Are social networks good for African businessmen? In a region where formal institutions are weak and information on price and market conditions are difficult to obtain, traders often rely on interpersonal relations to do business. Unlike industrialized economies where most transactions are impersonal, African traders typically deal with a handful of suppliers and clients that they have known for years. However, a recent article examining the link between economic performance and social networks in three Sahelian countries argues that it depends on to whom they are connected.
Social networks may become a burden for those who face too many social obligations. Embeddedness in a business network offers comfort and trust but, in a context where private accumulation is often regarded as anti-social, pressure from kin and clients is also capable of destabilizing prosperous businesses or preventing existing activities from flourishing. This Janus-face aspect of social networks—known to anthropologists as the entrepreneur’s social dilemma—remains understudied in Africa despite its importance for local entrepreneurs.
To verify whether the most well-connected traders are also the most successful in business, we conducted a survey among 358 small traders located in five border markets in Nigeria, Niger, and Benin (see Map 1). We asked these entrepreneurs involved in petty trade whether they had been in contacted with or had received support from high-ranking civil servants and politicians, law enforcement officers, and religious leaders—three categories of actors that could act as private creditors, facilitators of administrative formalities or providers of spiritual support.
Map 1. Location of case studies in West Africa
Source: Olivier Walther.
The study confirms that social networks can be simultaneously a resource that positively contributes to labor market outcomes and a social burden that has a negative economic impact on traders’ profits.
When differences in age, experience, professional background, and education are taken into account, small traders who are connected to key persons earn 144 percent more profit than those who lack such connections. The size of the social network matters as well: Other things being equal, small traders’ profit increases by 46 percent for each additional key connection. This suggests that social networks are a very valuable resource in a region where almost half of the traders have never attended school and come from farming families.
However, the study shows that the effects of social networks on economic performance are heavily dependent on the type of persons with whom traders were connected. Traders who have received support from senior civil servants and politicians are the ones who do best. Their monthly profit is 109 percent higher than the one of other traders, most probably because state representatives often invest a part of their relatively stable income into trading goods that are in great demand or subject to seasonal shortages, such as cement and cereals. Traders well connected to law enforcement officers in charge of supervising the transit of goods across the border enjoy a monthly premium of 71 percent.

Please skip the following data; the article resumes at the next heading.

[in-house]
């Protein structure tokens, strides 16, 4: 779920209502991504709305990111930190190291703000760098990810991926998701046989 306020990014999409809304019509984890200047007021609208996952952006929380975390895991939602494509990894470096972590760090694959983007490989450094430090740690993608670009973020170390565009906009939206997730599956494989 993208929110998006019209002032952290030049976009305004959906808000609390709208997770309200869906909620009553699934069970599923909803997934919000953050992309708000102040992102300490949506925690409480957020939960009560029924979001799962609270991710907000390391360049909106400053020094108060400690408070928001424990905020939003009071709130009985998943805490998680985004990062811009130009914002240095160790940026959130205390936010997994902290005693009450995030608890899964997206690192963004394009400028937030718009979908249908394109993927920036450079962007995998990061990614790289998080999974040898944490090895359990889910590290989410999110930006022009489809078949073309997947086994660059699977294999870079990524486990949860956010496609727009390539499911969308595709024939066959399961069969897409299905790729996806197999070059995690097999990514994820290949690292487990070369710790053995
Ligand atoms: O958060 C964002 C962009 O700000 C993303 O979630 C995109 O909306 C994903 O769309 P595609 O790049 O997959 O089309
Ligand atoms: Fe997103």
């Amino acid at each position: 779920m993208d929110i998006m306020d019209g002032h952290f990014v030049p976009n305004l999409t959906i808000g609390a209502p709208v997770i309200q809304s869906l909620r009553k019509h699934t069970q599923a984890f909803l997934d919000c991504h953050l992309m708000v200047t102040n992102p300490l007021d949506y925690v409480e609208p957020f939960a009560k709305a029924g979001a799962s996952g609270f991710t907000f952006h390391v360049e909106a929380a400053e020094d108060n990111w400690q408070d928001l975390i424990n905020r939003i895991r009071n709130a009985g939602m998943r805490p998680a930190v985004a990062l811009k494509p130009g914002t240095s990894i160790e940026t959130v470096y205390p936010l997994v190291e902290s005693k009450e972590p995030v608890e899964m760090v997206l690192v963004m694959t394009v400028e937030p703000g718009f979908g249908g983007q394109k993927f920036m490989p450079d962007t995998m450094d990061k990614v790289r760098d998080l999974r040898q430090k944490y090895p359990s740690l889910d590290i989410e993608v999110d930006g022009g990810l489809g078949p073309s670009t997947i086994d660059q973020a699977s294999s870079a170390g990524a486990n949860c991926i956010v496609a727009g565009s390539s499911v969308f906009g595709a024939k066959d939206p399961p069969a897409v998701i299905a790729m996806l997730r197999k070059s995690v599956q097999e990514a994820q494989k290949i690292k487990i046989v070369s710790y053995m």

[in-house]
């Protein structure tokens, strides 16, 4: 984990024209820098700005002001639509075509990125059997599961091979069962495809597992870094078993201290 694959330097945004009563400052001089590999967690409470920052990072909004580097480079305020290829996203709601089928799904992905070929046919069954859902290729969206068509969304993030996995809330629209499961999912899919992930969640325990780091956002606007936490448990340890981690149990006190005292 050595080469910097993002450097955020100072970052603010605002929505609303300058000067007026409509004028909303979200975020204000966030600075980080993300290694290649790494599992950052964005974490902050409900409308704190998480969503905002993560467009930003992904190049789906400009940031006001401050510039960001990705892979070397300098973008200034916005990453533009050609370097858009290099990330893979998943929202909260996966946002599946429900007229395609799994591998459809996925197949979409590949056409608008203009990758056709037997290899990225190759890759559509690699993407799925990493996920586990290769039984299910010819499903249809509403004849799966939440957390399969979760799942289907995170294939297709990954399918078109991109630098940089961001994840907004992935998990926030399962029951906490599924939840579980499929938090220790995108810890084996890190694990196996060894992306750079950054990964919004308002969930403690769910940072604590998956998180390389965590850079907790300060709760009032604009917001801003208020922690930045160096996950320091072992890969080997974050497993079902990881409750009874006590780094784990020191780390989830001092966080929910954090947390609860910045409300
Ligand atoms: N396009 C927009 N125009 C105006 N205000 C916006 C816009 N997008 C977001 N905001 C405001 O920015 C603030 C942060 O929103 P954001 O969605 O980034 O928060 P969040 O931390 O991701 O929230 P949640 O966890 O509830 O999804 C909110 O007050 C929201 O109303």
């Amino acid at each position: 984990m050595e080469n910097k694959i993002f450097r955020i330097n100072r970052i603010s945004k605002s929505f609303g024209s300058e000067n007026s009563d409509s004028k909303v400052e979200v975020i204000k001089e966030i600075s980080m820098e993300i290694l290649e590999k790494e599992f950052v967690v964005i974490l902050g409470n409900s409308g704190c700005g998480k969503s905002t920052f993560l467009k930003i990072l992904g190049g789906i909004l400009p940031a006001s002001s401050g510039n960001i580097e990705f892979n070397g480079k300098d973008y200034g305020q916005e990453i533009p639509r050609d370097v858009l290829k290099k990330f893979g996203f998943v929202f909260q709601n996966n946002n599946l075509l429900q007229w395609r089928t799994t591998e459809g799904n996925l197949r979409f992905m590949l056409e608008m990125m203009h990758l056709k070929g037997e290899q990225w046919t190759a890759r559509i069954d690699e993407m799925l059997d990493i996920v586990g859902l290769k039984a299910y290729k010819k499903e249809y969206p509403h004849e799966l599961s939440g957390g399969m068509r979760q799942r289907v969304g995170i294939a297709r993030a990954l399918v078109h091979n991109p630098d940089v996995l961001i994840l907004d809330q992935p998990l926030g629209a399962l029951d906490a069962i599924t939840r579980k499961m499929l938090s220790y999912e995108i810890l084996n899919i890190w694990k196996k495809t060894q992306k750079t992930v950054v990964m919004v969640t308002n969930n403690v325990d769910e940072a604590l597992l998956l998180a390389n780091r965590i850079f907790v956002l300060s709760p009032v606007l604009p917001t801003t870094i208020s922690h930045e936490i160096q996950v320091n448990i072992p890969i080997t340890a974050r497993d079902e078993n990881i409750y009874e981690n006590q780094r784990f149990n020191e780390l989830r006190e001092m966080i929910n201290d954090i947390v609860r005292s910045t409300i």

Being connected to a marabout is, however, detrimental to business. Small traders who frequently visit religious leaders and report strong support from them have a lower monthly profit than other traders (-159 percent), a surprising result considering the close relationship between trade and Islam since precolonial times in West Africa.
One possible explanation may be related to the growing influence of Islamist reform movements, such as the Society for the Removal of Innovation and Reinstatement of Tradition, known as Izala, in the region. Anti-Sufi movements such as Izala reprove ostentation and criticize traditional customs. They have found a warm reception among traders for whom social obligations such as donations, naming, burial rites, and marriages often absorb a large part of their assets. Joining a religious group with different internal norms than one’s home community is one of the ways out of the conundrum confronting traders seeking to accumulate wealth without alienating their networks.
By providing access to capital, suppliers, and customers, and reducing transaction costs, social networks facilitate business transactions in West Africa. They can also hamper the evolution of business when too much social pressure is exerted on entrepreneurial individuals. Policies that aim at promoting business on the continent should build on the duality of social networks and help businessmen minimize the negative aspects of social embeddedness by facilitating the development of institutions that make the market more transparent and African entrepreneurs less depend on social obligations.
Note: Olivier J. Walther is an associate professor in the Department of Political Science at the University of Southern Denmark and a visiting professor at the Division of Global Affairs at Rutgers. He can be reached at email@example.com. Mathias Kuépié is a Senior Researcher at the Luxembourg Institute for Socio-Economic Research and an associate researcher at DIAL in Paris. He can be reached at firstname.lastname@example.org. Michel Tenikue is a senior researcher at the Luxembourg Institute for Socio-Economic Research. He can be reached at email@example.com.
 Kuépié M, Tenikue M, Walther O. 2015. Social networks and small businesses performance in West African border regions. Oxford Development Studies 44(2): 202-219.